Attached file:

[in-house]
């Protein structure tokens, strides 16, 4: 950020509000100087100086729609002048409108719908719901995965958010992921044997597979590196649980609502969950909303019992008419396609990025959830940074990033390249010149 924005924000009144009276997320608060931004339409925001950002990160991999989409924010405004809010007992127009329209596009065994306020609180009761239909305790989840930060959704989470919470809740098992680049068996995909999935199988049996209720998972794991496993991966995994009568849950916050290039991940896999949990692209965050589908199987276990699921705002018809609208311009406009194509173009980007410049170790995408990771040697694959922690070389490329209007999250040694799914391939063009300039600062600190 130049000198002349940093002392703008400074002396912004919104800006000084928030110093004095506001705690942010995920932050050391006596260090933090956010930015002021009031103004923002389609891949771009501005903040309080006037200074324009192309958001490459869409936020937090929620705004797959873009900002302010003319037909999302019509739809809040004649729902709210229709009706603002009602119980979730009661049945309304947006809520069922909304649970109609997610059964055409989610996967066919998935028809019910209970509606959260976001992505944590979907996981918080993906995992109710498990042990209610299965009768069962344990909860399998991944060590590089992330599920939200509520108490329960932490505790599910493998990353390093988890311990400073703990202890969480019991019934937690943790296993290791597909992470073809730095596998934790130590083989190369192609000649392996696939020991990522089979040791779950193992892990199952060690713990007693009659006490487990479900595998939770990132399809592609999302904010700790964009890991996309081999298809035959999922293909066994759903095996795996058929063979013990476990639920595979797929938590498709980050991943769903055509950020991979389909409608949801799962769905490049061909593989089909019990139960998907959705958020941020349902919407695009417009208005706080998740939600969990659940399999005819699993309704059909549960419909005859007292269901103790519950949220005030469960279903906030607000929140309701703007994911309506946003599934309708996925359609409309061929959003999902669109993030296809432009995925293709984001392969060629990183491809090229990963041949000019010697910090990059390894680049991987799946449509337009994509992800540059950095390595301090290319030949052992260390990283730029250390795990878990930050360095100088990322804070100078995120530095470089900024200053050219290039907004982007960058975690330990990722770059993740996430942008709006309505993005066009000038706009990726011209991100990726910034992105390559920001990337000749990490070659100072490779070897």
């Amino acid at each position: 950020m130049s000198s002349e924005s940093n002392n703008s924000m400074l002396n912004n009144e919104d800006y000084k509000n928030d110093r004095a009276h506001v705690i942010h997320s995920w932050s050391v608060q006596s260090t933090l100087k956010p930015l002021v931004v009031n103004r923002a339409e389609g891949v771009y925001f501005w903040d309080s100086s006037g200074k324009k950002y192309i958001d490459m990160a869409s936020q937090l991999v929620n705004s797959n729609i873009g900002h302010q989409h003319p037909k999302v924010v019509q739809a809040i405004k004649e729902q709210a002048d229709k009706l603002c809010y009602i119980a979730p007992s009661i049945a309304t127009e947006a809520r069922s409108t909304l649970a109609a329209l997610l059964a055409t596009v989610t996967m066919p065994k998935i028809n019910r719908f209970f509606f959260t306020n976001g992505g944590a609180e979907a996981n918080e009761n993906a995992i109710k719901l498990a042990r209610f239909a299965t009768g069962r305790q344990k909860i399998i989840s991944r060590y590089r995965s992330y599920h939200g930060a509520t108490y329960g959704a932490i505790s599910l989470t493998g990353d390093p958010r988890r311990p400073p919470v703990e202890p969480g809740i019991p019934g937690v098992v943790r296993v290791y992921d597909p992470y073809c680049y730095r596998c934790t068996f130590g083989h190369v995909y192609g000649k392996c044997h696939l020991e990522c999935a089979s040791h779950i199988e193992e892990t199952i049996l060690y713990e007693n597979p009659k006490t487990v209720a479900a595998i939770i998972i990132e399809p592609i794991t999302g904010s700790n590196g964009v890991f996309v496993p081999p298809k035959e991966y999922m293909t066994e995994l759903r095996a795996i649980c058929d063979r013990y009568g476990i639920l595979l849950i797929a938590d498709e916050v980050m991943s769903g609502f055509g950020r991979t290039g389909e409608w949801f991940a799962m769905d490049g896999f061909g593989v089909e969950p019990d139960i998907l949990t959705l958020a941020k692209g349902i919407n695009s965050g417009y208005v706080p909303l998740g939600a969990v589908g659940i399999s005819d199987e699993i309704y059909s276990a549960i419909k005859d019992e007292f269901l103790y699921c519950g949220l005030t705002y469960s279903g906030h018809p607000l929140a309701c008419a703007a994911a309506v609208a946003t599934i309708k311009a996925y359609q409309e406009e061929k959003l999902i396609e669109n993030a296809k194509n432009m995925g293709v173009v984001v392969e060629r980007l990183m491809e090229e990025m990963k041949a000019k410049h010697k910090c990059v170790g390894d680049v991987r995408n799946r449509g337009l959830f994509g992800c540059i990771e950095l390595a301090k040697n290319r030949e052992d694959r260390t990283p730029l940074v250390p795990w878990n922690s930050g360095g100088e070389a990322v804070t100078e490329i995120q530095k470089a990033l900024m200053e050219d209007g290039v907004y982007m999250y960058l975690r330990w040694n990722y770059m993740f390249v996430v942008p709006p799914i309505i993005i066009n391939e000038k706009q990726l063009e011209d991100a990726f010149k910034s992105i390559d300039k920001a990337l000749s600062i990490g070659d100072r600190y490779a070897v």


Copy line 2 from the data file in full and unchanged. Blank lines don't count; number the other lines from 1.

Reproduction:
């Protein structure tokens, strides 16, 4: 950020509000100087100086729609002048409108719908719901995965958010992921044997597979590196649980609502969950909303019992008419396609990025959830940074990033390249010149 924005924000009144009276997320608060931004339409925001950002990160991999989409924010405004809010007992127009329209596009065994306020609180009761239909305790989840930060959704989470919470809740098992680049068996995909999935199988049996209720998972794991496993991966995994009568849950916050290039991940896999949990692209965050589908199987276990699921705002018809609208311009406009194509173009980007410049170790995408990771040697694959922690070389490329209007999250040694799914391939063009300039600062600190 130049000198002349940093002392703008400074002396912004919104800006000084928030110093004095506001705690942010995920932050050391006596260090933090956010930015002021009031103004923002389609891949771009501005903040309080006037200074324009192309958001490459869409936020937090929620705004797959873009900002302010003319037909999302019509739809809040004649729902709210229709009706603002009602119980979730009661049945309304947006809520069922909304649970109609997610059964055409989610996967066919998935028809019910209970509606959260976001992505944590979907996981918080993906995992109710498990042990209610299965009768069962344990909860399998991944060590590089992330599920939200509520108490329960932490505790599910493998990353390093988890311990400073703990202890969480019991019934937690943790296993290791597909992470073809730095596998934790130590083989190369192609000649392996696939020991990522089979040791779950193992892990199952060690713990007693009659006490487990479900595998939770990132399809592609999302904010700790964009890991996309081999298809035959999922293909066994759903095996795996058929063979013990476990639920595979797929938590498709980050991943769903055509950020991979389909409608949801799962769905490049061909593989089909019990139960998907959705958020941020349902919407695009417009208005706080998740939600969990659940399999005819699993309704059909549960419909005859007292269901103790519950949220005030469960279903906030607000929140309701703007994911309506946003599934309708996925359609409309061929959003999902669109993030296809432009995925293709984001392969060629990183491809090229990963041949000019010697910090990059390894680049991987799946449509337009994509992800540059950095390595301090290319030949052992260390990283730029250390795990878990930050360095100088990322804070100078995120530095470089900024200053050219290039907004982007960058975690330990990722770059993740996430942008709006309505993005066009000038706009990726011209991100990726910034992105390559920001990337000749990490070659100072490779070897």